The Civil War was not the first conflict in which Grant took part. His initial combat experience was in the Mexican War, promoted by President James Polk as a means for the United States to fulfill what was then called its “Manifest Destiny.”
“This should never have been fought,” Grady said as Grant. “It was an attempt to take land from a neighbor.”
The war has a special connection for Iowa since several of the state’s counties were named after American military officers who participated in the conflict.
That includes Capt. John Page, a member of the 4th U.S. Infantry who was severely wounded in the Battle of Palo Alto in May of 1846. Page County was named in honor of him.
As Grant, Grady said: “He was struck by enemy fire, in my sight.” Page died two months later
Three years after the Civil War ended, Grant was elected president of the United States in 1868, then re-elected in 1872. His terms in office were marked by several scandals and charges of corruption within his administration.
Grady, in character, mentioned how “railroad tycoons would give bribes” to elected officials as a way to obtain “government contracts and be awarded free land on which they could build rail lines. This had been happening in previous administrations, but it was discovered during my watch, so I received the ‘credit’.”
After financier Jay Gould attempted to gain a monopoly on the gold supply in the United States, Grant order his secretary of the treasury to sell government gold supplies in an attempt to bring down the price of the commodity.
“It brought down the price of gold,” Grady said in character. “But it brought down other prices, too, and the result was something called a ‘crash’.”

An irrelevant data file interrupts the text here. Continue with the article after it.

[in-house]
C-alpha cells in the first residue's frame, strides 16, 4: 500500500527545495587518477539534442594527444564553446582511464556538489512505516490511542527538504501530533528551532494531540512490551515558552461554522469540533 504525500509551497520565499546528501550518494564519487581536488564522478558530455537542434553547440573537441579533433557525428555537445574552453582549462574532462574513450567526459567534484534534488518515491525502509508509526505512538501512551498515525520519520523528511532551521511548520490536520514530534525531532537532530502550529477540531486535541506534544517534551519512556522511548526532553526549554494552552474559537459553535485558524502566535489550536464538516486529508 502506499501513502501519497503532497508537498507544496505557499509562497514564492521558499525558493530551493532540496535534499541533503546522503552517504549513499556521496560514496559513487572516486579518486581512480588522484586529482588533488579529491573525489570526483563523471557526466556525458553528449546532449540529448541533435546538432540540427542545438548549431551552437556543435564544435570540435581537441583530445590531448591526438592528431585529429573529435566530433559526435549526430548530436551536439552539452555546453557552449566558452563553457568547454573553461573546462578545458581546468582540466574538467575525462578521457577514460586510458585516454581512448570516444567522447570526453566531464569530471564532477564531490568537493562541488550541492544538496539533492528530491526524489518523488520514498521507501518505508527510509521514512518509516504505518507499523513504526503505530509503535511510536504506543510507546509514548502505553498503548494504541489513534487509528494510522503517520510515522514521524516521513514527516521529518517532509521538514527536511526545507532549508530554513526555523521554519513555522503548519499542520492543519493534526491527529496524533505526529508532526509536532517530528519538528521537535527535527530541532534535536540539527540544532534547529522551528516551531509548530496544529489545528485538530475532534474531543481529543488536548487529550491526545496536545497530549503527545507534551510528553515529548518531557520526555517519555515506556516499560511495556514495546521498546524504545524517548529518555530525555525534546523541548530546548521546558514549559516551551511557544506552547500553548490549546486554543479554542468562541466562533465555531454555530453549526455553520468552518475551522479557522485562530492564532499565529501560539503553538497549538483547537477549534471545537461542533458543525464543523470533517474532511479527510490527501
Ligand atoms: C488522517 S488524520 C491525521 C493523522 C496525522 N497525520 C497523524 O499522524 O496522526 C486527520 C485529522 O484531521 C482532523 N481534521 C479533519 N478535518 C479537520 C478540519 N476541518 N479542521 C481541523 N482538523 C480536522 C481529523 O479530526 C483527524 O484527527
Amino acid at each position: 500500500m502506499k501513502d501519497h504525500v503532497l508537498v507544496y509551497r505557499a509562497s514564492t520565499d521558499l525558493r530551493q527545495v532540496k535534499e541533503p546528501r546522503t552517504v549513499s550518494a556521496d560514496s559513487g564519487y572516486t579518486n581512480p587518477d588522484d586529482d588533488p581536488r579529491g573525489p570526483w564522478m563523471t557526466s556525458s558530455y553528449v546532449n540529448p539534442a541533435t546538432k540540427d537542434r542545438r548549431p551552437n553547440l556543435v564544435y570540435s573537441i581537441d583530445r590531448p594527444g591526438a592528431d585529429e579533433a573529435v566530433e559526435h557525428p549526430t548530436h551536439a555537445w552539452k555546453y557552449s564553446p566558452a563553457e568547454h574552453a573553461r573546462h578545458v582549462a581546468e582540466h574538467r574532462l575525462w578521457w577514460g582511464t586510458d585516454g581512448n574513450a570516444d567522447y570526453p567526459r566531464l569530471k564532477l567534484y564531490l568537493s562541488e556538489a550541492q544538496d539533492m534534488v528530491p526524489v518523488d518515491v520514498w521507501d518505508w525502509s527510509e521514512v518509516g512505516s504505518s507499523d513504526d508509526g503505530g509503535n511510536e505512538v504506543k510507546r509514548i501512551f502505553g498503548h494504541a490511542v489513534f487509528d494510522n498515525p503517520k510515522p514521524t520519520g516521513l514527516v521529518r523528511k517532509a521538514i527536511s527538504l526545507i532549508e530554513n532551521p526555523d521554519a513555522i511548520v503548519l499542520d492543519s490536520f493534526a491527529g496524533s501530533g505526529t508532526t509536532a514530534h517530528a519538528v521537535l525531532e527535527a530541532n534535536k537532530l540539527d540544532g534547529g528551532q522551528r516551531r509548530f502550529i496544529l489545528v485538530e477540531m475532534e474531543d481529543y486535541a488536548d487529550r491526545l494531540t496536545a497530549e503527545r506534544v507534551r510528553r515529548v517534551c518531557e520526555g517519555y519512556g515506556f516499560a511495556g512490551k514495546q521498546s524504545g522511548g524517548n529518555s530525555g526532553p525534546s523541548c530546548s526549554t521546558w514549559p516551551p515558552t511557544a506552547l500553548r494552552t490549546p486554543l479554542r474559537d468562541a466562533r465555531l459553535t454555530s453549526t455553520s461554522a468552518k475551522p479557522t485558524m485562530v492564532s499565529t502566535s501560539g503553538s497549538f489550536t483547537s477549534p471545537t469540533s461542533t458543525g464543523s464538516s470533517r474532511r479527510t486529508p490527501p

Aside from the negative events associated with his presidency, Grant did record some accomplishments.
He supported legislation that sought to curtail the activities of the Ku Klux Klan, the white supremacist organization that had emerged after the Civil War.
“I obtained indictments and convictions of Klansmen throughout the South,” Grady said as Grant. “I also fought for passage of, and signed, the 15th Amendment to the Constitution, which guarantees voting to newly freed [male] slaves. I placed military governments and federal troops throughout the South to protect newly freed slaves so they could vote without fear. And they did vote, electing members of local government and state legislatures, members of Congress and even members of the United States Senate.”
Alarmed at the enfranchisement of African Americans, Grady continued in character, the KKK and other racist groups “instituted a plan of organized terror throughout the South. Brave soldiers stood up to them. They had been placed in the South for that purpose.”
But Grant’s successor as president, Rutherford B. Hayes, removed the federal troops as soon as he took office.
“This left the newly freed slaves at the ‘mercy’ of the terrorists,” Grady said as Grant. Hayes’s action also set the stage for decades of mistreatment and discrimination aimed at African Americans in the South
Toward the end of his life, Grant wrote an autobiography in hopes that money from sales of the book could support his family. He died in 1885.
In character, Grady offered a reflection from the man he portrayed: “I know that we all must face that final unconditional surrender. We all surrender to that which lies before us.”
Grady, who lives in Marshalltown, is a member of the speakers’ bureau of Humanities Iowa, which provided financial support for his appearance at the Lied Library.